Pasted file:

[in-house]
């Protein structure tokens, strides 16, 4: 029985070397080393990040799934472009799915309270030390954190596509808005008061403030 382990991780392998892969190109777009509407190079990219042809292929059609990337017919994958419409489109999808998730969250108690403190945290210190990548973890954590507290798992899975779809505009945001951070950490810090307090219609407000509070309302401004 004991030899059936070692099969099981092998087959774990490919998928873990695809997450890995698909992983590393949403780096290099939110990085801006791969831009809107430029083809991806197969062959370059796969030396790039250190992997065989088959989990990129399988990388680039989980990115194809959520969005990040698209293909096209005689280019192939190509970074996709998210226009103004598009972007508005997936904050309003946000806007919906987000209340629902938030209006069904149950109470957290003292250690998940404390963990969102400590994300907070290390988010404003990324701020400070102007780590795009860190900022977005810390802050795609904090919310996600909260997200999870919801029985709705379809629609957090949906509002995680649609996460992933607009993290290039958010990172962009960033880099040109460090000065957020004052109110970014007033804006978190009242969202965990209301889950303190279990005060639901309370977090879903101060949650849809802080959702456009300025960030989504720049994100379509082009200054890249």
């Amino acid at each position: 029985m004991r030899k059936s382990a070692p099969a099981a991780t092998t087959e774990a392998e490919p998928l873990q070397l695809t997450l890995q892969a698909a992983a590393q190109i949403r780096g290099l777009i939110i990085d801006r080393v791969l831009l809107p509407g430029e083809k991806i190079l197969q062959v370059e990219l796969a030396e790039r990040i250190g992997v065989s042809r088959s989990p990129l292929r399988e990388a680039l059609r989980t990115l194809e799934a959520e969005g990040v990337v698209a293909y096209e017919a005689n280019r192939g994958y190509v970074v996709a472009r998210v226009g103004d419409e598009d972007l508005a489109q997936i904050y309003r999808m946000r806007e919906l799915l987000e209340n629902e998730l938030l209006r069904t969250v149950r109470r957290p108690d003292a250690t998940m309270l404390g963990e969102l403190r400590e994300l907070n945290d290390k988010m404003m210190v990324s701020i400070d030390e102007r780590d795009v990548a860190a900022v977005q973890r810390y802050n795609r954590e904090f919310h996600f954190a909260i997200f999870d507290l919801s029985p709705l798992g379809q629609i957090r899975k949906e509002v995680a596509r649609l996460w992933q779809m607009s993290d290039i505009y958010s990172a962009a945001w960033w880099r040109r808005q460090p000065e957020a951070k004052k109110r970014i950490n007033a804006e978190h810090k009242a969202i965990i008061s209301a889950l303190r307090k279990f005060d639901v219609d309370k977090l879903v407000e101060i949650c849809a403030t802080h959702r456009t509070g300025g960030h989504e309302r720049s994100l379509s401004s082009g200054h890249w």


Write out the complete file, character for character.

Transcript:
[in-house]
């Protein structure tokens, strides 16, 4: 029985070397080393990040799934472009799915309270030390954190596509808005008061403030 382990991780392998892969190109777009509407190079990219042809292929059609990337017919994958419409489109999808998730969250108690403190945290210190990548973890954590507290798992899975779809505009945001951070950490810090307090219609407000509070309302401004 004991030899059936070692099969099981092998087959774990490919998928873990695809997450890995698909992983590393949403780096290099939110990085801006791969831009809107430029083809991806197969062959370059796969030396790039250190992997065989088959989990990129399988990388680039989980990115194809959520969005990040698209293909096209005689280019192939190509970074996709998210226009103004598009972007508005997936904050309003946000806007919906987000209340629902938030209006069904149950109470957290003292250690998940404390963990969102400590994300907070290390988010404003990324701020400070102007780590795009860190900022977005810390802050795609904090919310996600909260997200999870919801029985709705379809629609957090949906509002995680649609996460992933607009993290290039958010990172962009960033880099040109460090000065957020004052109110970014007033804006978190009242969202965990209301889950303190279990005060639901309370977090879903101060949650849809802080959702456009300025960030989504720049994100379509082009200054890249």
């Amino acid at each position: 029985m004991r030899k059936s382990a070692p099969a099981a991780t092998t087959e774990a392998e490919p998928l873990q070397l695809t997450l890995q892969a698909a992983a590393q190109i949403r780096g290099l777009i939110i990085d801006r080393v791969l831009l809107p509407g430029e083809k991806i190079l197969q062959v370059e990219l796969a030396e790039r990040i250190g992997v065989s042809r088959s989990p990129l292929r399988e990388a680039l059609r989980t990115l194809e799934a959520e969005g990040v990337v698209a293909y096209e017919a005689n280019r192939g994958y190509v970074v996709a472009r998210v226009g103004d419409e598009d972007l508005a489109q997936i904050y309003r999808m946000r806007e919906l799915l987000e209340n629902e998730l938030l209006r069904t969250v149950r109470r957290p108690d003292a250690t998940m309270l404390g963990e969102l403190r400590e994300l907070n945290d290390k988010m404003m210190v990324s701020i400070d030390e102007r780590d795009v990548a860190a900022v977005q973890r810390y802050n795609r954590e904090f919310h996600f954190a909260i997200f999870d507290l919801s029985p709705l798992g379809q629609i957090r899975k949906e509002v995680a596509r649609l996460w992933q779809m607009s993290d290039i505009y958010s990172a962009a945001w960033w880099r040109r808005q460090p000065e957020a951070k004052k109110r970014i950490n007033a804006e978190h810090k009242a969202i965990i008061s209301a889950l303190r307090k279990f005060d639901v219609d309370k977090l879903v407000e101060i949650c849809a403030t802080h959702r456009t509070g300025g960030h989504e309302r720049s994100l379509s401004s082009g200054h890249w």